* * * LOAVES AND FISHES: This November we are collecting large cans of regular grind coffee. Monetary donations are always welcome, too, and checks should be made payable to Saint Michael & All Angels, with Loaves and Fishes on the memo line. (Tax ID #952123746)


available in Michael’s Room.

St. Mike’s Facebook Page “Like” us Read us every day WE’VE GOT 40 42 43 44 CAN WE REACH 50?

Senior Warden................................Lynn Headley [] 714.963.5932 Junior Warden.................................Paul Multari [ 949.760-1454 Christian Education...................... Anne Conover [] 949.721.1050 Clerk of the Vestry...........................Gail Haghjoo [] 714.966.0314 Building and Grounds.........................Mike Ortt 714.323.8189

VERY IMPORTANT TO OUR CELEBRATION of All Saints/Souls on November 4, 2012, at both 8 and 10am and “Praying Our Goodbyes” at 4pm will be reading the names of beloveds who have died since All Saints/Souls 2011. Please… get names of your beloveds who have died during this past year to Peter before November 4 and invite their families and friends to join you for worship in both morning and afternoon that Sunday.

* * * LEST WE FORGET: There have been 4,488 American military casualties in Iraq and 2,005 in Afghanistan. "Lord hear our prayers for those who are dead and for those who mourn."

* * * PLEASE CHECK THE DISPLAY RACK ON THE WALL IN MICHAEL'S ROOM. Pick up a pamphlet or two to share with family and friends. A donation box is provided. We rejoice at the dedication of our labyrinth. It is a great opportunity to read "Walking the Labyrinth." This pamphlet gives a brief description and history of the meaning and use of the labyrinth. Contained are suggestions for you. "There is no one way to walk the labyrinth. This is your journey and your experience. Take your time and walk in your own way." Have you taken your first walk? Do so today!Other new pamphlets in the rack are: “Lectio Divina,”“Book of Common Prayer,” “Five Foundation Stones of Prayer” and “Episcopal Church.” And there are lots more resources on the publisher’s website www.forward

VESTRY MEMBERS 2012 Communications............................Clyde Dodge [ 949.375.1530 Evangelism.............................Deborah Newquist [] 949.854.2675 Fellowship.......................................Teri Corbet [] 714.964.5505

Anniversaries in November Birthdays 3rd - Cam Wallis 7th - Jim Headley 11th - Constance Davidson 13th - Linda Sevier 19th - Marcia Commins Danielle Shaw 5th - Harry Stahl Jeff Stone 26th - Robin Hardt Baptisms 1st - Lynne Ruedy 8th - Susan Zevnik 16th - Stacy Stone 9th - Keith Nelson Weddings 21st - Keith & Paddy Nelson 23rd - Tony & Mary Caldarone 28th - Harry & Susan Stahl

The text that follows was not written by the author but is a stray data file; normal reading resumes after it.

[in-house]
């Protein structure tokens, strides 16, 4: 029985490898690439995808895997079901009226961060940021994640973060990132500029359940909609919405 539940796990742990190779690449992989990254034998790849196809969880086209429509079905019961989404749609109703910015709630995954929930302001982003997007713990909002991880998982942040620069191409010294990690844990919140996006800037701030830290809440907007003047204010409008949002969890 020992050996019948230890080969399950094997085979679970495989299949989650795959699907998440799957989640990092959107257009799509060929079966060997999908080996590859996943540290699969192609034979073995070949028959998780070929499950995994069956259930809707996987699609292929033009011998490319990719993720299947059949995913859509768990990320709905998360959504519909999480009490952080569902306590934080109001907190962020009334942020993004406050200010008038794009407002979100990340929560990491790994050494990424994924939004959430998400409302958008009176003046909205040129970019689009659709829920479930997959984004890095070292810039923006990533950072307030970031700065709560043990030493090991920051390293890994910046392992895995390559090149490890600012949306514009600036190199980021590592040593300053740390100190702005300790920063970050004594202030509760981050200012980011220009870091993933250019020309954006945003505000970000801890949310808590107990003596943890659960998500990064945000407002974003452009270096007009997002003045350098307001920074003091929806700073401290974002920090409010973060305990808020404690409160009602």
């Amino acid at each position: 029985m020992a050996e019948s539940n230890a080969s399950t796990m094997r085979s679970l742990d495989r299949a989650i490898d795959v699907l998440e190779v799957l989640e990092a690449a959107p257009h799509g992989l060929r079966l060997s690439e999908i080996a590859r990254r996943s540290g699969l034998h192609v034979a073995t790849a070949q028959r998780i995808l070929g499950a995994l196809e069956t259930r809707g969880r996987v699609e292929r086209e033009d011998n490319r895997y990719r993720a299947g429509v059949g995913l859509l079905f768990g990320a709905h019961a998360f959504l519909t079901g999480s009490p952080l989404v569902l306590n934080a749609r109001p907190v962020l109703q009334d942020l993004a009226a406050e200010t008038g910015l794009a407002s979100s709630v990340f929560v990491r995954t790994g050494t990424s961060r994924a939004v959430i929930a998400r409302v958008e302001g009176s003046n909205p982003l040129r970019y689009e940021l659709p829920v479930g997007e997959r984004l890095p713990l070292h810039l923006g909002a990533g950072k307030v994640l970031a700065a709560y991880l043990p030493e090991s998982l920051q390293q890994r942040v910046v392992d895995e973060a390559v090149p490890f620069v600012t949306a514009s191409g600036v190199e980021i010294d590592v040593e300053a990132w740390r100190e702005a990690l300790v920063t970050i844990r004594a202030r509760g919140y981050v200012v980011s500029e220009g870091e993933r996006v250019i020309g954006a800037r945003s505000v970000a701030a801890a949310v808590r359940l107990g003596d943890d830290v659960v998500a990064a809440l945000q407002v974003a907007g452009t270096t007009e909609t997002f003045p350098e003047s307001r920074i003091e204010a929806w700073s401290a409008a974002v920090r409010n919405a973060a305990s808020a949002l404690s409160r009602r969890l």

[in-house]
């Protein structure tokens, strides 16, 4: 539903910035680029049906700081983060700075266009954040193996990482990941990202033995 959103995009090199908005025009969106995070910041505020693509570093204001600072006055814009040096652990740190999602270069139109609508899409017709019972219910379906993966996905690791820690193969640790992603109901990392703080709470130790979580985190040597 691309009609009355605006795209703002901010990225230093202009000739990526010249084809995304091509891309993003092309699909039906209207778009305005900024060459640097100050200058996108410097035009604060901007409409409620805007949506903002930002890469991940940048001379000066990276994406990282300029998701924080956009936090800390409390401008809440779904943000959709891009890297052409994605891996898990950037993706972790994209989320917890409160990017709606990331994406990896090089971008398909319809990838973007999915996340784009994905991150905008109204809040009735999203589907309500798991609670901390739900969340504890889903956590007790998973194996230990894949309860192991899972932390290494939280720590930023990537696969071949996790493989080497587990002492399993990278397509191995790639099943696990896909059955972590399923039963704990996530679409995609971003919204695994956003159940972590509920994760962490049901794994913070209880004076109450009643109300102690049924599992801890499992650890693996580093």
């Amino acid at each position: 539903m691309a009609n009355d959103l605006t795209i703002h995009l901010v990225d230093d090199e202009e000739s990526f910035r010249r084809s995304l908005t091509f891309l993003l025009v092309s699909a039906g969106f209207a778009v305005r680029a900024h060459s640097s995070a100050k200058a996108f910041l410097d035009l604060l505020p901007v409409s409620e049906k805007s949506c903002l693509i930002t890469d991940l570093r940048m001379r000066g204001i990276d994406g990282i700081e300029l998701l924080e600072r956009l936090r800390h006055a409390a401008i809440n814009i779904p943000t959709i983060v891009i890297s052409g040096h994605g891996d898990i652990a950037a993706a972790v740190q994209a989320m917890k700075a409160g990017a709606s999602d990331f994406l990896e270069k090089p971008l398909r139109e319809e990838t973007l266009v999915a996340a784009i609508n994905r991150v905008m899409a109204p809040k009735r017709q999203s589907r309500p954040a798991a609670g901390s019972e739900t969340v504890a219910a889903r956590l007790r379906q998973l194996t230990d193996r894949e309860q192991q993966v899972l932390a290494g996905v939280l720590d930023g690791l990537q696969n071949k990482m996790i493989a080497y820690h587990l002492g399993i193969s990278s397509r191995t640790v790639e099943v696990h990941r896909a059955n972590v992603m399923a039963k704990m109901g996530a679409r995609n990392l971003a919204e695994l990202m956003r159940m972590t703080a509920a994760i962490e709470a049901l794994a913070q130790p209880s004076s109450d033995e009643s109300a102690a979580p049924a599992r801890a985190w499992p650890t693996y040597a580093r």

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IF YOU WOULD LIKE TO SPONSOR the Sanctuary Light or Altar Flowers in memory of a loved one or in thanksgiving for a birthday, anniversary, or other special event, please sign up on the board in the Parish Center and indicate the person or occasion to be remembered. The suggested donation for flowers is $30 and for the Sanctuary Light is $10. Please mark your donation for the Altar Guild. FOR THE LOVE OF MIKE is a publication of Saint Michael & All Angels Episcopal Church, Corona del Mar, CA. Copy deadline is the second Wednesday of the month. We welcome letters and articles. Editor: Susan Beechner 949.644.0463

Finance...........................................Jim Palda [] 626.533.8037 Mission....................................................... (Open) Stewardship...................................Joan Short [] 949.644.0719 Worship..The Very Rev’d Canon Peter D. Haynes [] 949.644.0463


NOVEMBER 2 012 3

Rector’s Desk from page 1

Court Grants Two Los Angeles Properties To Diocese, Episcopal Church

In Christianity, giving is intended to be a joy and a blessing, not an obligation or a struggle. The New Testament nowhere designates a percentage of income a person should set aside, but says it is to be “in keeping with income” (1 Corinthians 16:2). Some Christian leaders have taken the 10% figure from the Old Testament tithe and applied it as a “recommended minimum” for Christians. The New Testament has much to share about the importance and benefits of giving: We are to give as we are able. Every Christian is to diligently pray and seek God’s wisdom in the matter of participating in tithing and/or how much to give, and “how much to give” depends on the ability of the Christian and the needs of the church. Above all, I believe, tithes and offerings must be given with pure motives and an attitude of worship to God and service to the Body of Christ. I think the key verse for guidance is 2 Corinthians 9:7 – “Each of you must give as you have made up your mind, not reluctantly or under compulsion, for God loves a cheerful giver.” About this, I practice what I teach and preach: that 5% of annual income “off the top”, leaving it to each giver to define “off the top” somewhere between “gross” and “net,” should be given to one’s parish church and another 5% to all else each giver sees as God’s work being done in this world. This month we will be asked to pledge to our Saint Michael & All Angels Episcopal Parish Church. I trust you know our needs as a Christian faith community; if you do not, please ask me or any other member of our staff or Vestry. Please pledge! Please let us know that you are a member of this Parish Church. As you prayerfully determine what percentage of your income circumstances allow you to pledge, please remember that you are “surrounded with a great cloud of witnesses” (BCP 380) who understand that giving is essential!